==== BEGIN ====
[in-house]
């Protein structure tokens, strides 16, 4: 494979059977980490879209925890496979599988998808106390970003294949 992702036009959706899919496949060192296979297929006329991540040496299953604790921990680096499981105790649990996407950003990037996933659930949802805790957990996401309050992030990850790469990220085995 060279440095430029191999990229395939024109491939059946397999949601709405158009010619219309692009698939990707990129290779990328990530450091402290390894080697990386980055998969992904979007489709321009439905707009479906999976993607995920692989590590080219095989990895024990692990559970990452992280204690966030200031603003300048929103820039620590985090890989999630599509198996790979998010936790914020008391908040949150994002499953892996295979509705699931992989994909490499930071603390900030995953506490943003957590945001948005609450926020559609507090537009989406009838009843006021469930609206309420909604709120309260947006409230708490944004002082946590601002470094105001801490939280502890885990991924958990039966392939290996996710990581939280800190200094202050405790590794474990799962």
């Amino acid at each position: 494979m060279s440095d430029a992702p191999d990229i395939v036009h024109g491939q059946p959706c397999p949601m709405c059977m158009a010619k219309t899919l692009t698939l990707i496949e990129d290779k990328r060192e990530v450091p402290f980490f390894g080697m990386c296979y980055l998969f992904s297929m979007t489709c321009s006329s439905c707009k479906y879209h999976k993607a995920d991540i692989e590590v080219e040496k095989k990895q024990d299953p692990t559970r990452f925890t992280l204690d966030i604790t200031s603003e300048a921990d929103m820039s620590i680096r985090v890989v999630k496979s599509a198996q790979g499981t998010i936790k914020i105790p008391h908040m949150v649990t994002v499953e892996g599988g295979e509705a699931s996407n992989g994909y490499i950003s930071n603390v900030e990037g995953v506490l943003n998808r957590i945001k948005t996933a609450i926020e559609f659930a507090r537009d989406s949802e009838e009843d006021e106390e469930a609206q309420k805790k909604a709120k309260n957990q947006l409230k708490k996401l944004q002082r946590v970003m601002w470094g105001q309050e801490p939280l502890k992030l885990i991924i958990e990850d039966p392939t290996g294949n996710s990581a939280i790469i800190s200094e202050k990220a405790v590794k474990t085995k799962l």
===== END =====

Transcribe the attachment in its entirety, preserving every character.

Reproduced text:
[in-house]
């Protein structure tokens, strides 16, 4: 494979059977980490879209925890496979599988998808106390970003294949 992702036009959706899919496949060192296979297929006329991540040496299953604790921990680096499981105790649990996407950003990037996933659930949802805790957990996401309050992030990850790469990220085995 060279440095430029191999990229395939024109491939059946397999949601709405158009010619219309692009698939990707990129290779990328990530450091402290390894080697990386980055998969992904979007489709321009439905707009479906999976993607995920692989590590080219095989990895024990692990559970990452992280204690966030200031603003300048929103820039620590985090890989999630599509198996790979998010936790914020008391908040949150994002499953892996295979509705699931992989994909490499930071603390900030995953506490943003957590945001948005609450926020559609507090537009989406009838009843006021469930609206309420909604709120309260947006409230708490944004002082946590601002470094105001801490939280502890885990991924958990039966392939290996996710990581939280800190200094202050405790590794474990799962």
């Amino acid at each position: 494979m060279s440095d430029a992702p191999d990229i395939v036009h024109g491939q059946p959706c397999p949601m709405c059977m158009a010619k219309t899919l692009t698939l990707i496949e990129d290779k990328r060192e990530v450091p402290f980490f390894g080697m990386c296979y980055l998969f992904s297929m979007t489709c321009s006329s439905c707009k479906y879209h999976k993607a995920d991540i692989e590590v080219e040496k095989k990895q024990d299953p692990t559970r990452f925890t992280l204690d966030i604790t200031s603003e300048a921990d929103m820039s620590i680096r985090v890989v999630k496979s599509a198996q790979g499981t998010i936790k914020i105790p008391h908040m949150v649990t994002v499953e892996g599988g295979e509705a699931s996407n992989g994909y490499i950003s930071n603390v900030e990037g995953v506490l943003n998808r957590i945001k948005t996933a609450i926020e559609f659930a507090r537009d989406s949802e009838e009843d006021e106390e469930a609206q309420k805790k909604a709120k309260n957990q947006l409230k708490k996401l944004q002082r946590v970003m601002w470094g105001q309050e801490p939280l502890k992030l885990i991924i958990e990850d039966p392939t290996g294949n996710s990581a939280i790469i800190s200094e202050k990220a405790v590794k474990t085995k799962l």